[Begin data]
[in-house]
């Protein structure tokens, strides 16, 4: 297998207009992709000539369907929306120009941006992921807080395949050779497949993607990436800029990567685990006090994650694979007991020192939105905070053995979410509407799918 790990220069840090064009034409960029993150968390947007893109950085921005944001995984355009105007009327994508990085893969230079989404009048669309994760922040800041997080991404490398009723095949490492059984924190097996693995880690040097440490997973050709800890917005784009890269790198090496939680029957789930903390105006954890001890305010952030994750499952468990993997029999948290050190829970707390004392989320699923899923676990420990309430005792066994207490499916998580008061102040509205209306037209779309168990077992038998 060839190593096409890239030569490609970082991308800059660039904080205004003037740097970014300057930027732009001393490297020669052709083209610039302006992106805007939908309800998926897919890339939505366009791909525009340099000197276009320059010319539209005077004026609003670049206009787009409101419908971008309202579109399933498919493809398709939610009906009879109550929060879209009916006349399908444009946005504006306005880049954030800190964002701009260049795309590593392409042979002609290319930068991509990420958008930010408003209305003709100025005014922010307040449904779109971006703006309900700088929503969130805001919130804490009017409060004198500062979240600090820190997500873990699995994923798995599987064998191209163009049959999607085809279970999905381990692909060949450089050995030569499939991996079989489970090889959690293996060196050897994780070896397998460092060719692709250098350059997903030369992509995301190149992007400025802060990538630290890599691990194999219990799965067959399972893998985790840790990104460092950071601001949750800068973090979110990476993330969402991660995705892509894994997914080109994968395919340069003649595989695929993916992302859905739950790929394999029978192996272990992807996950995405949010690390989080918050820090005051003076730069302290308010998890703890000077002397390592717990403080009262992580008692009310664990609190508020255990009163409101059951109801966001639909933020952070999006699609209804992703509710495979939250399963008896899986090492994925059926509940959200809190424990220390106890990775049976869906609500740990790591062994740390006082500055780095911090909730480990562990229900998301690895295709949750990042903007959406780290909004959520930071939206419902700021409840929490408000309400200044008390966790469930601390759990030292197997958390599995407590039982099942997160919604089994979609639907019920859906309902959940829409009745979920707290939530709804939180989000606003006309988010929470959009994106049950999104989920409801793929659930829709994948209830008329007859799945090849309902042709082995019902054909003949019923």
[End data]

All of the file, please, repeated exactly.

[in-house]
């Protein structure tokens, strides 16, 4: 297998207009992709000539369907929306120009941006992921807080395949050779497949993607990436800029990567685990006090994650694979007991020192939105905070053995979410509407799918 790990220069840090064009034409960029993150968390947007893109950085921005944001995984355009105007009327994508990085893969230079989404009048669309994760922040800041997080991404490398009723095949490492059984924190097996693995880690040097440490997973050709800890917005784009890269790198090496939680029957789930903390105006954890001890305010952030994750499952468990993997029999948290050190829970707390004392989320699923899923676990420990309430005792066994207490499916998580008061102040509205209306037209779309168990077992038998 060839190593096409890239030569490609970082991308800059660039904080205004003037740097970014300057930027732009001393490297020669052709083209610039302006992106805007939908309800998926897919890339939505366009791909525009340099000197276009320059010319539209005077004026609003670049206009787009409101419908971008309202579109399933498919493809398709939610009906009879109550929060879209009916006349399908444009946005504006306005880049954030800190964002701009260049795309590593392409042979002609290319930068991509990420958008930010408003209305003709100025005014922010307040449904779109971006703006309900700088929503969130805001919130804490009017409060004198500062979240600090820190997500873990699995994923798995599987064998191209163009049959999607085809279970999905381990692909060949450089050995030569499939991996079989489970090889959690293996060196050897994780070896397998460092060719692709250098350059997903030369992509995301190149992007400025802060990538630290890599691990194999219990799965067959399972893998985790840790990104460092950071601001949750800068973090979110990476993330969402991660995705892509894994997914080109994968395919340069003649595989695929993916992302859905739950790929394999029978192996272990992807996950995405949010690390989080918050820090005051003076730069302290308010998890703890000077002397390592717990403080009262992580008692009310664990609190508020255990009163409101059951109801966001639909933020952070999006699609209804992703509710495979939250399963008896899986090492994925059926509940959200809190424990220390106890990775049976869906609500740990790591062994740390006082500055780095911090909730480990562990229900998301690895295709949750990042903007959406780290909004959520930071939206419902700021409840929490408000309400200044008390966790469930601390759990030292197997958390599995407590039982099942997160919604089994979609639907019920859906309902959940829409009745979920707290939530709804939180989000606003006309988010929470959009994106049950999104989920409801793929659930829709994948209830008329007859799945090849309902042709082995019902054909003949019923």